The Policies do not constitute authorization or guarantee of coverage of any particular procedure, drug, service, or supply. Members and providers should refer to the Member contract to determine if exclusions, limitations and dollar caps apply to a particular procedure, drug, service, or supply.


Policy Limitation: Member's Contract Controls Coverage Determinations.
Statutory Notice to Members: The materials provided to you are guidelines used by this plan to authorize, modify or deny care for persons with similar illnesses or conditions. Specific care and treatment may vary depending on individual need and the benefits covered under your contract. The determination of coverage for a particular procedure, drug, service, or supply is not based upon the Policies, but rather is subject to the facts of the individual clinical case, terms and conditions of the Member's contract, and requirements of applicable laws and regulations. The contract language contains specific terms and conditions, including pre-existing conditions, limitations, exclusions, benefit maximums, eligibility, and other relevant terms and conditions of coverage. In the event the Member's contract (also known as the benefit contract, coverage document, or evidence of coverage) conflicts with the Policies, the Member's contract shall govern. The Policies do not replace or amend the Member contract.


Policy Limitation: Legal and Regulatory Mandates and Requirements
The determinations of coverage for a particular procedure, drug, service, or supply is subject to applicable legal and regulatory mandates and requirements. If there is a discrepancy between the Policies and legal mandates and regulatory requirements, the requirements of law and regulation shall govern.


Reconstructive Surgery
California Health and Safety Code 1367.63 requires health care service plans to cover reconstructive surgery. "Reconstructive surgery" means surgery performed to correct or repair abnormal structures of the body caused by congenital defects, developmental abnormalities, trauma, infection, tumors, or disease to do either of the following:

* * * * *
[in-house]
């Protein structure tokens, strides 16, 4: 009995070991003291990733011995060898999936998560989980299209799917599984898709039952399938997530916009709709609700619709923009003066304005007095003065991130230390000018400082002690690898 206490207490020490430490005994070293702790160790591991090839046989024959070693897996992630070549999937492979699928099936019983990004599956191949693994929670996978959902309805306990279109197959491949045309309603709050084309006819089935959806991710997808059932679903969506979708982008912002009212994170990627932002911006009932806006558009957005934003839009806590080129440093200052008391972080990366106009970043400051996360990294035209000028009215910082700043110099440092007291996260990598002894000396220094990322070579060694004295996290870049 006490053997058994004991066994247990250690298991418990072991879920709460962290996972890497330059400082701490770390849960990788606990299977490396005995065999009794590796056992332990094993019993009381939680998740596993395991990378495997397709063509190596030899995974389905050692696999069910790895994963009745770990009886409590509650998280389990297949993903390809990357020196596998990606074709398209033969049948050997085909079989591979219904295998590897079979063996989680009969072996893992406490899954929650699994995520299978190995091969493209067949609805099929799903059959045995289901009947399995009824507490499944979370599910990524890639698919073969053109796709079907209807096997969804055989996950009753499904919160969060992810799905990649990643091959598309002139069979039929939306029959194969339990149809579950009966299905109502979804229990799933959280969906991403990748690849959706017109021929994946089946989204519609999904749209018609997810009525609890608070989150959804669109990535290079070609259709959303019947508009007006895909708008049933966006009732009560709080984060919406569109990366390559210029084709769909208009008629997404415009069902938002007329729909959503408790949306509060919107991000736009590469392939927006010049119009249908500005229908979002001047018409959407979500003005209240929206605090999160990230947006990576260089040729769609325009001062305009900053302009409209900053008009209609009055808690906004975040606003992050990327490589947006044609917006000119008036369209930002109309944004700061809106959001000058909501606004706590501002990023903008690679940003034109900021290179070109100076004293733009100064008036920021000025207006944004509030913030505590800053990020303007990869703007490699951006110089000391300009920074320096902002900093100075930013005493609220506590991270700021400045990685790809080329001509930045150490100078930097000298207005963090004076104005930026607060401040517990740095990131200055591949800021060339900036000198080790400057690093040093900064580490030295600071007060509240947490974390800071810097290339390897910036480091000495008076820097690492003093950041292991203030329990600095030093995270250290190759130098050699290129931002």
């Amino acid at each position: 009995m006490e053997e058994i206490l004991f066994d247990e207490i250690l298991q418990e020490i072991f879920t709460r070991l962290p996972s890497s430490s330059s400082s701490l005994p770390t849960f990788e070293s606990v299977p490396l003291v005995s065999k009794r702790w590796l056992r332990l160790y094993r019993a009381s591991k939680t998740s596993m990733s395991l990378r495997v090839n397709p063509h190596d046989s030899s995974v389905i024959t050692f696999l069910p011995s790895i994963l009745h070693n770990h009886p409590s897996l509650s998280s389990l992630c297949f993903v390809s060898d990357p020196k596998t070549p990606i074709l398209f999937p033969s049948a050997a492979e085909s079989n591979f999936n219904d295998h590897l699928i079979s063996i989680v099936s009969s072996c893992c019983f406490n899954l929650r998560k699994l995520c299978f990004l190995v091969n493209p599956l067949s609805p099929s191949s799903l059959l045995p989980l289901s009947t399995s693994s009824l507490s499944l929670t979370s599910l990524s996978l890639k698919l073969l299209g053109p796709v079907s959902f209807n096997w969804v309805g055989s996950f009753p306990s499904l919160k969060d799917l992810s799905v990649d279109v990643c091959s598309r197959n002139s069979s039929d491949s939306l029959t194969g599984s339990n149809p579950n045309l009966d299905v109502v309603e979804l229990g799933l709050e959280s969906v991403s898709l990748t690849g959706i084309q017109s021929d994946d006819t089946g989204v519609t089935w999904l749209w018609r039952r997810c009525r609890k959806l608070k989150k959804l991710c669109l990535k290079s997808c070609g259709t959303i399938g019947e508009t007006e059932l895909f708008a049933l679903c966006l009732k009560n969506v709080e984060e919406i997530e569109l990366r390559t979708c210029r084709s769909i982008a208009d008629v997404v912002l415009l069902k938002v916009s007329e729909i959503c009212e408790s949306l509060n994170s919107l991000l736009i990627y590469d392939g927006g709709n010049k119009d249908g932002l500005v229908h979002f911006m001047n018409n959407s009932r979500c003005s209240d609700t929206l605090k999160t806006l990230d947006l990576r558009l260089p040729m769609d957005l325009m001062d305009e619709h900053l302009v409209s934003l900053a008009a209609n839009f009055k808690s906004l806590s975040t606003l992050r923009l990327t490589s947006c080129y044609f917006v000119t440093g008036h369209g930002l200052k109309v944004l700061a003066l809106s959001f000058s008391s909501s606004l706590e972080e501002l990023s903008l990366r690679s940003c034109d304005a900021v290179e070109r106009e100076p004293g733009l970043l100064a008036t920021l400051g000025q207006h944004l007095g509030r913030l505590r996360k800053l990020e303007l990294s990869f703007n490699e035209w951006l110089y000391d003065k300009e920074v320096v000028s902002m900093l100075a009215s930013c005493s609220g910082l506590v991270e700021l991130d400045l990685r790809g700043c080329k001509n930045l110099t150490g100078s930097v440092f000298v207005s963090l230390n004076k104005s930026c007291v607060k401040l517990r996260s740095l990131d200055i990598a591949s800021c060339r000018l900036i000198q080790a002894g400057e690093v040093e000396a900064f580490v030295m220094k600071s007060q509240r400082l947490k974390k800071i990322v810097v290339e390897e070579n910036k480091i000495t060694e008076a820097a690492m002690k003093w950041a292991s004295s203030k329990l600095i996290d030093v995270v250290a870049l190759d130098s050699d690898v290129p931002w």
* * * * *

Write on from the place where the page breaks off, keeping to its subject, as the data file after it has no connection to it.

1. To improve function; or
2. To create a normal appearance, to the extent possible.


Reconstructive surgery does not mean "cosmetic surgery," which is surgery performed to alter or reshape normal structures of the body in order to improve appearance.


Requests for reconstructive surgery may be denied, if the proposed procedure offers only a minimal improvement in the appearance of the enrollee, in accordance with the standard of care as practiced by physicians specializing in reconstructive surgery.


Reconstructive Surgery after Mastectomy
California Health and Safety Code 1367.6 requires treatment for breast cancer to cover prosthetic devices or reconstructive surgery to restore and achieve symmetry for the patient incident to a mastectomy. Coverage for prosthetic devices and reconstructive surgery shall be subject to the copayment, or deductible and coinsurance conditions, that are applicable to the mastectomy and all other terms and conditions applicable to other benefits. "Mastectomy" means the removal of all or part of the breast for medically necessary reasons, as determined by a licensed physician and surgeon.


Policy Limitations: Medicare and Medicaid
Policies specifically developed to assist Health Net in administering Medicare or Medicaid plan benefits and determining coverage for a particular procedure, drug, service, or supply for Medicare or Medicaid Members shall not be construed to apply to any other Health Net plans and Members. The Policies shall not be interpreted to limit the benefits afforded Medicare and Medicaid Members by law and regulation.

Continue

You are now leaving HealthNet.com

Update Your Security Settings


Your account security is important to us. For added protection, please add
two more security question to your account below.


Continue